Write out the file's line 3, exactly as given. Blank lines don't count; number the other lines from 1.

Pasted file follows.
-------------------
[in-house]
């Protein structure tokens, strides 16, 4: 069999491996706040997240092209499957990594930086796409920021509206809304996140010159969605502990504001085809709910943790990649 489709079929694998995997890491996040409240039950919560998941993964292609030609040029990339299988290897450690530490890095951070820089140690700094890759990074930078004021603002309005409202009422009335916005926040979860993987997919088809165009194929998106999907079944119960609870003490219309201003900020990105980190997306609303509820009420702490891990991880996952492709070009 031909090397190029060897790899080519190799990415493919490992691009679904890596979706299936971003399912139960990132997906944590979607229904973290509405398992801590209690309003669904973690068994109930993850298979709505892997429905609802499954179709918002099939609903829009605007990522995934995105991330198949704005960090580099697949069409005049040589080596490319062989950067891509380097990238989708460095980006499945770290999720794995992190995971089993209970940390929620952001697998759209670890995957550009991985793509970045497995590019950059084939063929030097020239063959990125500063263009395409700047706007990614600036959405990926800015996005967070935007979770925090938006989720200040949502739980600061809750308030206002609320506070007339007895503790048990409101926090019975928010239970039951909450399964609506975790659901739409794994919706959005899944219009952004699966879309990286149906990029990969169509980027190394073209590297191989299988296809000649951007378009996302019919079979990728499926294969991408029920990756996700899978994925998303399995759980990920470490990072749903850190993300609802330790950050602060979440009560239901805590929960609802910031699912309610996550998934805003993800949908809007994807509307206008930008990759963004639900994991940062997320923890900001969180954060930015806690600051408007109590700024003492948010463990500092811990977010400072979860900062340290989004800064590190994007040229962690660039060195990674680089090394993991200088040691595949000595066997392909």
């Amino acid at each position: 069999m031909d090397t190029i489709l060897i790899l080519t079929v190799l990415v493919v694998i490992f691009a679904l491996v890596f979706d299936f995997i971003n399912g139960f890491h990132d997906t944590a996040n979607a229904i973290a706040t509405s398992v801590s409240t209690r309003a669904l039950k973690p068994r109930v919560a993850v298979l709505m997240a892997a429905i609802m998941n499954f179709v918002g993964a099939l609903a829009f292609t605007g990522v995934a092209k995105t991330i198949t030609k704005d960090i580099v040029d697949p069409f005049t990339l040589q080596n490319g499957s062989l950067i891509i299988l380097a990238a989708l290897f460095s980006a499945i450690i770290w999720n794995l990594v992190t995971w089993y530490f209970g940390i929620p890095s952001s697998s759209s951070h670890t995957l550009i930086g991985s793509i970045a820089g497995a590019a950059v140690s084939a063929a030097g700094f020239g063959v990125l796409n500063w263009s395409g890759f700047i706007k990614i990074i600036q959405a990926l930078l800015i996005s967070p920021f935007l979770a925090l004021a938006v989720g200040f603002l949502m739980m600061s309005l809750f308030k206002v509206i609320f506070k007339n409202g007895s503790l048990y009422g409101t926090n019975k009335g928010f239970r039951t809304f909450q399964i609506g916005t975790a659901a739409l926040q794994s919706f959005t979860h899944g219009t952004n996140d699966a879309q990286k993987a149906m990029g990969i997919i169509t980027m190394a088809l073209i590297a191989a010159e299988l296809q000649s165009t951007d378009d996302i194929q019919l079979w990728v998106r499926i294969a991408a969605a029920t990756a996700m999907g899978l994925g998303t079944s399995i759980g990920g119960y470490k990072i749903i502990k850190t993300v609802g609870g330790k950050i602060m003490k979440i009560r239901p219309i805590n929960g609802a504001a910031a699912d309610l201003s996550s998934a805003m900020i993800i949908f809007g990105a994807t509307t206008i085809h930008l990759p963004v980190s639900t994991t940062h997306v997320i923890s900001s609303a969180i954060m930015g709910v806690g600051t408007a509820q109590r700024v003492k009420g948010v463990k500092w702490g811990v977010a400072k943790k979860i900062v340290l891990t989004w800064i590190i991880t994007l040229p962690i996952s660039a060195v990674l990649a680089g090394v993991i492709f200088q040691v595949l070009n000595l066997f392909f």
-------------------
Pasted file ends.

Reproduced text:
């Amino acid at each position: 069999m031909d090397t190029i489709l060897i790899l080519t079929v190799l990415v493919v694998i490992f691009a679904l491996v890596f979706d299936f995997i971003n399912g139960f890491h990132d997906t944590a996040n979607a229904i973290a706040t509405s398992v801590s409240t209690r309003a669904l039950k973690p068994r109930v919560a993850v298979l709505m997240a892997a429905i609802m998941n499954f179709v918002g993964a099939l609903a829009f292609t605007g990522v995934a092209k995105t991330i198949t030609k704005d960090i580099v040029d697949p069409f005049t990339l040589q080596n490319g499957s062989l950067i891509i299988l380097a990238a989708l290897f460095s980006a499945i450690i770290w999720n794995l990594v992190t995971w089993y530490f209970g940390i929620p890095s952001s697998s759209s951070h670890t995957l550009i930086g991985s793509i970045a820089g497995a590019a950059v140690s084939a063929a030097g700094f020239g063959v990125l796409n500063w263009s395409g890759f700047i706007k990614i990074i600036q959405a990926l930078l800015i996005s967070p920021f935007l979770a925090l004021a938006v989720g200040f603002l949502m739980m600061s309005l809750f308030k206002v509206i609320f506070k007339n409202g007895s503790l048990y009422g409101t926090n019975k009335g928010f239970r039951t809304f909450q399964i609506g916005t975790a659901a739409l926040q794994s919706f959005t979860h899944g219009t952004n996140d699966a879309q990286k993987a149906m990029g990969i997919i169509t980027m190394a088809l073209i590297a191989a010159e299988l296809q000649s165009t951007d378009d996302i194929q019919l079979w990728v998106r499926i294969a991408a969605a029920t990756a996700m999907g899978l994925g998303t079944s399995i759980g990920g119960y470490k990072i749903i502990k850190t993300v609802g609870g330790k950050i602060m003490k979440i009560r239901p219309i805590n929960g609802a504001a910031a699912d309610l201003s996550s998934a805003m900020i993800i949908f809007g990105a994807t509307t206008i085809h930008l990759p963004v980190s639900t994991t940062h997306v997320i923890s900001s609303a969180i954060m930015g709910v806690g600051t408007a509820q109590r700024v003492k009420g948010v463990k500092w702490g811990v977010a400072k943790k979860i900062v340290l891990t989004w800064i590190i991880t994007l040229p962690i996952s660039a060195v990674l990649a680089g090394v993991i492709f200088q040691v595949l070009n000595l066997f392909f």